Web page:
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World class computing and information science research at Strathclyde...

The Strathprints institutional repository is a digital archive of University of Strathclyde's Open Access research outputs. Strathprints provides access to thousands of Open Access research papers by University of Strathclyde researchers, including by researchers from the Department of Computer & Information Sciences involved in mathematically structured programming, similarity and metric search, computer security, software systems, combinatronics and digital health.

The Department also includes the iSchool Research Group, which performs leading research into socio-technical phenomena and topics such as information retrieval and information seeking behaviour.


Bioremediation of tributyltin contaminated sediment : degradation enhancement and improvement of bioavailability to promote treatment processes

Sakultantimetha, A. and Keenan, H. E. and Beattie, T. K. and Bangkedphol, S. and Cavoura, O. (2011) Bioremediation of tributyltin contaminated sediment : degradation enhancement and improvement of bioavailability to promote treatment processes. Chemosphere, 83 (5). pp. 680-686. ISSN 0045-6535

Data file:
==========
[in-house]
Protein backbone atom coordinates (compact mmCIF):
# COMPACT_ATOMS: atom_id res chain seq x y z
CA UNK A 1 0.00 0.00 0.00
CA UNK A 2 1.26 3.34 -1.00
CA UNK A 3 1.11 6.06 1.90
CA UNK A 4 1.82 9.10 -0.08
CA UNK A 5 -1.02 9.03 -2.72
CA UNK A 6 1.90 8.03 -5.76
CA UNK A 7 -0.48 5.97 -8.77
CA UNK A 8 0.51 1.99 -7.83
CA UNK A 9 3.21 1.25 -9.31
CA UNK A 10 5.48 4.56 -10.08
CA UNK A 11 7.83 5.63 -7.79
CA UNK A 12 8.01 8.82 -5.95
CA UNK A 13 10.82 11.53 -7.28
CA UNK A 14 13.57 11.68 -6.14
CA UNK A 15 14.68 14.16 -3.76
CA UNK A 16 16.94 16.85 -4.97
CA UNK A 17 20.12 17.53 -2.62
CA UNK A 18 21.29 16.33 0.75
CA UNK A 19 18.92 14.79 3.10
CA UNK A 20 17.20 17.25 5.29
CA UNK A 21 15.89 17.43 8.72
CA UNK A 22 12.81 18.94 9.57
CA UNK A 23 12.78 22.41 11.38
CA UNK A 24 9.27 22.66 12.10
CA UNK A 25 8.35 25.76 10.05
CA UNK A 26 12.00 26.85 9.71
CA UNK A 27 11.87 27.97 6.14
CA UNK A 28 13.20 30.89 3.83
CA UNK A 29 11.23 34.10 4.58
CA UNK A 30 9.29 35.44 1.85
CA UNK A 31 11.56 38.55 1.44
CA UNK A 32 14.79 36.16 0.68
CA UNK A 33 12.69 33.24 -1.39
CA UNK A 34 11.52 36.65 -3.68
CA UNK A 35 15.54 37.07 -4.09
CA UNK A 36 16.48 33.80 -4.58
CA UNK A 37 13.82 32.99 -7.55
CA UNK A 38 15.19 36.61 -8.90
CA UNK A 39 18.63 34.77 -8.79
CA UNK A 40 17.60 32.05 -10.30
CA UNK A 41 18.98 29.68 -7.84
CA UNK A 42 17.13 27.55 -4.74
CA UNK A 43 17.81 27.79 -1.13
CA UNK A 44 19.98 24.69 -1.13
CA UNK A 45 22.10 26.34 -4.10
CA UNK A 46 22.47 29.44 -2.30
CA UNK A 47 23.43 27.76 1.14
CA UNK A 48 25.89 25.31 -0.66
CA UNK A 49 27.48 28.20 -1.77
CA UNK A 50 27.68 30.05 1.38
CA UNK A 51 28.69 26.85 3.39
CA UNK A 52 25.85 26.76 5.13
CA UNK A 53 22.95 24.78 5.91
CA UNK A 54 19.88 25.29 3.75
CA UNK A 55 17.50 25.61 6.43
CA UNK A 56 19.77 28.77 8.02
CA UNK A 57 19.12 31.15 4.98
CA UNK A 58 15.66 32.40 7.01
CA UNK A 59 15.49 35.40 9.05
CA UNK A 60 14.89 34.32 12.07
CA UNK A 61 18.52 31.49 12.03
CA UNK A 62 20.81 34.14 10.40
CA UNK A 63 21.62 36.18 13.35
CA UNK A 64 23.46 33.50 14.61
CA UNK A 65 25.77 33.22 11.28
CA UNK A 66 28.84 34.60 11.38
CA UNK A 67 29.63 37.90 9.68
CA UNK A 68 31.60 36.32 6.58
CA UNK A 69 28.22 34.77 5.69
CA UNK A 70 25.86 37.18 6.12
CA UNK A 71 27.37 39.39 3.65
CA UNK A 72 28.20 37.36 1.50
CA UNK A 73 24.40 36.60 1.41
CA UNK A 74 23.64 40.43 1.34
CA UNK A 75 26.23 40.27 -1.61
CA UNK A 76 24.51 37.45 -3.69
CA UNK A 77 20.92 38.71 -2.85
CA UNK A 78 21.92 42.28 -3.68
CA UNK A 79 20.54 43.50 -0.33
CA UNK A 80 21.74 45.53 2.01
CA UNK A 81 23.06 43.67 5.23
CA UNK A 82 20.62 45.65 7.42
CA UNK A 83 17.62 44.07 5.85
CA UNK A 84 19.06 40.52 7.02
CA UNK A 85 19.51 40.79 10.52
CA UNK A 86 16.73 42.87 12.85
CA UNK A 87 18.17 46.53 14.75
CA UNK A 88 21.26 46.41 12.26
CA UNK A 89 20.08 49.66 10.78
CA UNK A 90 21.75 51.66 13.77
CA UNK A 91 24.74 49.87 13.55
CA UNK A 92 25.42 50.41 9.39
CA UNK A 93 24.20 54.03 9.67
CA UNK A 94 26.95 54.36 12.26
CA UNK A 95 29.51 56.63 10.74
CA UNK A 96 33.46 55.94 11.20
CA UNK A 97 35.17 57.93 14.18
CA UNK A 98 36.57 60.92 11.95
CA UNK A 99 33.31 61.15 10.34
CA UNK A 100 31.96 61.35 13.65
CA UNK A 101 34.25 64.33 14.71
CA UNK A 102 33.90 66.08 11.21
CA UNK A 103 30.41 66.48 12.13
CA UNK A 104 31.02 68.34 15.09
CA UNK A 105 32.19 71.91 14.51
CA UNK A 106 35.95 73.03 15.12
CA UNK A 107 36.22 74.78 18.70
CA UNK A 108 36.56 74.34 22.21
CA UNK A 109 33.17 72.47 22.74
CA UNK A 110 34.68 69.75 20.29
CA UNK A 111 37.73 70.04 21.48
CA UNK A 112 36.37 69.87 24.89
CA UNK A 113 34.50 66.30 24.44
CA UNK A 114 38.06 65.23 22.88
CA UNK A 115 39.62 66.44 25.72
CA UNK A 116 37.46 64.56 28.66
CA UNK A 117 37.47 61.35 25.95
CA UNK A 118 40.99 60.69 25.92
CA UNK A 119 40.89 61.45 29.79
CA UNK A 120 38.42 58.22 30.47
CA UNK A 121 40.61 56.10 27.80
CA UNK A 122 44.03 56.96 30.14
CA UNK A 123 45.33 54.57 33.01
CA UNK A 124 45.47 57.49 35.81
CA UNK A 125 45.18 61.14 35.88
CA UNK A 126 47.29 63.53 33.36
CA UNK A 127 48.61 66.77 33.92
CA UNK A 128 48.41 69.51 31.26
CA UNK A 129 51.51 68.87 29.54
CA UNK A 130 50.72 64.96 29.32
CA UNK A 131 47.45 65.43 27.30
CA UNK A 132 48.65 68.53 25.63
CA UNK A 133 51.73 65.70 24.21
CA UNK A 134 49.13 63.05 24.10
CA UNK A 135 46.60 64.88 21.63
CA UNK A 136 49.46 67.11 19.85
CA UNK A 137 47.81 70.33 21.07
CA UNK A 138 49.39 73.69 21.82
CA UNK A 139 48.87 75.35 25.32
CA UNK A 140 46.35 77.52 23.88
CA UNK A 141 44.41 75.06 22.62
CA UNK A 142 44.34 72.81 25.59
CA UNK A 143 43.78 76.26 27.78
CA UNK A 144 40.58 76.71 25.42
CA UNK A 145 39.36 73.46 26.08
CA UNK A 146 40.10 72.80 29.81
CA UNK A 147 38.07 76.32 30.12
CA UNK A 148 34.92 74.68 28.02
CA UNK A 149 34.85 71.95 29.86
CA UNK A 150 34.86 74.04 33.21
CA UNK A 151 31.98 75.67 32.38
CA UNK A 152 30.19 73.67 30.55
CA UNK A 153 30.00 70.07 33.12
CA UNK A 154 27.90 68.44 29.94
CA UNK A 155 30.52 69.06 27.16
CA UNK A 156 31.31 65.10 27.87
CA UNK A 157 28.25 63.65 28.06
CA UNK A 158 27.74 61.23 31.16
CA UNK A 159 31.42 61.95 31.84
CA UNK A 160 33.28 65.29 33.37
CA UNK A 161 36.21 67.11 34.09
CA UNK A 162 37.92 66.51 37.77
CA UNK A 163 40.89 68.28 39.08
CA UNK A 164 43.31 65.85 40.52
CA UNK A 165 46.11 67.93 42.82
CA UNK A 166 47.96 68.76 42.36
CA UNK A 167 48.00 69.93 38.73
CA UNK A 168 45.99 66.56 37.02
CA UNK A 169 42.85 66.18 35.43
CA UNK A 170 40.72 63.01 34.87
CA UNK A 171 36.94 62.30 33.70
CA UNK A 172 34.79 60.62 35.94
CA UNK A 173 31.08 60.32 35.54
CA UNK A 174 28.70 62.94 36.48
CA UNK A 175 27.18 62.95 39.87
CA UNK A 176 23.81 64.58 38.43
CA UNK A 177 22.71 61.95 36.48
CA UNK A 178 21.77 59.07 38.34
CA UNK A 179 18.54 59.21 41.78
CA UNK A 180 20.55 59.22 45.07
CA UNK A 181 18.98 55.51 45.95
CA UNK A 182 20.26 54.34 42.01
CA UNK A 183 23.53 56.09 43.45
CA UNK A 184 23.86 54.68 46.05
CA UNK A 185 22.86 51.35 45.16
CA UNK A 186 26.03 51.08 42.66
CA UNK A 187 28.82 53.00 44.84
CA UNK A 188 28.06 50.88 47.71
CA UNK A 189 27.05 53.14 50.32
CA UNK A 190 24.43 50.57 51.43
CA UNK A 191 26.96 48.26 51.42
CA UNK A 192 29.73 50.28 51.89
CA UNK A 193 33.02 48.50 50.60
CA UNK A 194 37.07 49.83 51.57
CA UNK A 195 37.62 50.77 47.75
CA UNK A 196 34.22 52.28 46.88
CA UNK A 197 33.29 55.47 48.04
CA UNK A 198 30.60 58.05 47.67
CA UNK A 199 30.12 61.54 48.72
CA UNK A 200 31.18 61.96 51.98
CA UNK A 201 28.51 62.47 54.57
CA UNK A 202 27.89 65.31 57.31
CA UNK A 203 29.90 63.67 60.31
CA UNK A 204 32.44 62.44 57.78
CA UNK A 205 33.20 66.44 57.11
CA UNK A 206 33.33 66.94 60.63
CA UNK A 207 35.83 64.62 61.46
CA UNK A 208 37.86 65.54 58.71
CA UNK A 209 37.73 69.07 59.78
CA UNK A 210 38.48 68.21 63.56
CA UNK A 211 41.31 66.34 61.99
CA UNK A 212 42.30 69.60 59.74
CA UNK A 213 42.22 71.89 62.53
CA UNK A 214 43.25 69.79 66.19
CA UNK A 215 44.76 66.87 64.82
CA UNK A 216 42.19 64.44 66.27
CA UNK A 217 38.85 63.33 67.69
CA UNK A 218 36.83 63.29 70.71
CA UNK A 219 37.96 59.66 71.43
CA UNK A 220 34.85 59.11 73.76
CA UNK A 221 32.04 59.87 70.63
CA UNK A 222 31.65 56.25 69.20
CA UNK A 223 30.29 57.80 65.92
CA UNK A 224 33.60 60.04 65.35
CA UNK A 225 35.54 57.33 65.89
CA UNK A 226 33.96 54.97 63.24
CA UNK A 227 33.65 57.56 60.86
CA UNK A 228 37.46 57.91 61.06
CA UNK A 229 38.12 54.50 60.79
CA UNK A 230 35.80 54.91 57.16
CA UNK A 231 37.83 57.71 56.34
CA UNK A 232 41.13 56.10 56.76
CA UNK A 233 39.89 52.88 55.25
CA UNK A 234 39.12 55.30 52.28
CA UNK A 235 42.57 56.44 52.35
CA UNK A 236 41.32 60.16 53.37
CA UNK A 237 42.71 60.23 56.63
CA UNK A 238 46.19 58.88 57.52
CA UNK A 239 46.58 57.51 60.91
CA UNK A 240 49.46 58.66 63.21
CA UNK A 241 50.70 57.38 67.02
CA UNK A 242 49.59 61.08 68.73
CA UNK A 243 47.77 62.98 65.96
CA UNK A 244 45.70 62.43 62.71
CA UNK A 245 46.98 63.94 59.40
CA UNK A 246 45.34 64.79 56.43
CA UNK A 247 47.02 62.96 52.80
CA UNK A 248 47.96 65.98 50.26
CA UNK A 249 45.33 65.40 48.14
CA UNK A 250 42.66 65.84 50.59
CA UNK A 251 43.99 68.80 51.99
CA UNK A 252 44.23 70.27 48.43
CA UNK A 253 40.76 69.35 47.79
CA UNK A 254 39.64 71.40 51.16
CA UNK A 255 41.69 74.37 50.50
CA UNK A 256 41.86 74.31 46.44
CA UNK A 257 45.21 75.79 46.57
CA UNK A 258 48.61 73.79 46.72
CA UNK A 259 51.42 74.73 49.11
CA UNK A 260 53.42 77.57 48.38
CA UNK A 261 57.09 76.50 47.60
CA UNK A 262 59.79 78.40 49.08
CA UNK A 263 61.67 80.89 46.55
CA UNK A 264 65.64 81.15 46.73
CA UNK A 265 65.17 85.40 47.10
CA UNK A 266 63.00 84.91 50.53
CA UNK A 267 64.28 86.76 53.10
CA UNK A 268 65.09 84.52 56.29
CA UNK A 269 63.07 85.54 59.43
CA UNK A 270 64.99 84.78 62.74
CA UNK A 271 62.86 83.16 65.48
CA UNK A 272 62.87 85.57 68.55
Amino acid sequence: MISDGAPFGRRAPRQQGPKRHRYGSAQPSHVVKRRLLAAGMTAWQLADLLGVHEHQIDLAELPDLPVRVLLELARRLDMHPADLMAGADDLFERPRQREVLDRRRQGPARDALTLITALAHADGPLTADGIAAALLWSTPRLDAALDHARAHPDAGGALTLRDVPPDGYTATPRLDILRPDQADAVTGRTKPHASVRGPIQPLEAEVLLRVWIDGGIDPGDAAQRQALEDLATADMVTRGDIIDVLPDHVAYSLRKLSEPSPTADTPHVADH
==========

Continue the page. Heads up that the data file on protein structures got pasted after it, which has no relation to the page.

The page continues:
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Bioremediation of tributyltin (TBT) contaminated sediment was studied and degradation enhancement and improvement of bioavailability were also investigated. In TBT spiked sediment, the half-life of TBT in the control sample, representing natural attenuation, was 578 d indicating its persistence. In the stimulated sample (pH 7.5, aeration and incubated at 28 C), the half-life was significantly reduced to 11 d. Further stimulation by nutrient addition (succinate, glycerol and L-arginine) or inoculation with Enterobacter cloacae (107 viable cells g1 of sediment) resulted in half-life reduction to 9 and 10 d, respectively. In non-spiked sediment, the indigenous microorganisms were able to degrade aged TBT, but the extended period of contamination decreased the degradation efficiency. To improve bioavailability, addition of surfactant, adjustment of salinity and sonication were studied. The highest percentage solubilisation of TBT in water was obtained by adjusting salinity to 20 psu, which increased the solubility of TBT from 13% to 33%. Half-lives after bioavailability was improved were 5, 4 and 4 d for stimulation, stimulation w/nutrient addition and stimulation w/inoculation, respectively. However, natural attenuation in the control sample was not enhanced. The results show that providing suitable conditions is important in enhancing TBT biodegradation, and bioavailability improvement additionally increased the rate and degraded amount of TBT. Unfortunately, nutrient addition and inoculation of the degrader did not enhance the degradation appreciably.